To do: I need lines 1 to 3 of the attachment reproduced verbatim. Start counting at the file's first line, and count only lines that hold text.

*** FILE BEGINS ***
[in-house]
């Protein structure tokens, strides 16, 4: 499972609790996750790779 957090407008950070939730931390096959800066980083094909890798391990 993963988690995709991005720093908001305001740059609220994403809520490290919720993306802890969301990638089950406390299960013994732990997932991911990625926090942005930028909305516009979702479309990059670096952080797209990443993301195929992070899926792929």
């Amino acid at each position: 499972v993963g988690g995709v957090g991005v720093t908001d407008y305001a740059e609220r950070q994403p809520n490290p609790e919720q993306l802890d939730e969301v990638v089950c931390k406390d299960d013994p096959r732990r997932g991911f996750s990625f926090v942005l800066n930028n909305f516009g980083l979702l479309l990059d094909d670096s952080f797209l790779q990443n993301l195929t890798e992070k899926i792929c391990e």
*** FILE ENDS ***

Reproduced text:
[in-house]
């Protein structure tokens, strides 16, 4: 499972609790996750790779 957090407008950070939730931390096959800066980083094909890798391990 993963988690995709991005720093908001305001740059609220994403809520490290919720993306802890969301990638089950406390299960013994732990997932991911990625926090942005930028909305516009979702479309990059670096952080797209990443993301195929992070899926792929």
């Amino acid at each position: 499972v993963g988690g995709v957090g991005v720093t908001d407008y305001a740059e609220r950070q994403p809520n490290p609790e919720q993306l802890d939730e969301v990638v089950c931390k406390d299960d013994p096959r732990r997932g991911f996750s990625f926090v942005l800066n930028n909305f516009g980083l979702l479309l990059d094909d670096s952080f797209l790779q990443n993301l195929t890798e992070k899926i792929c391990e």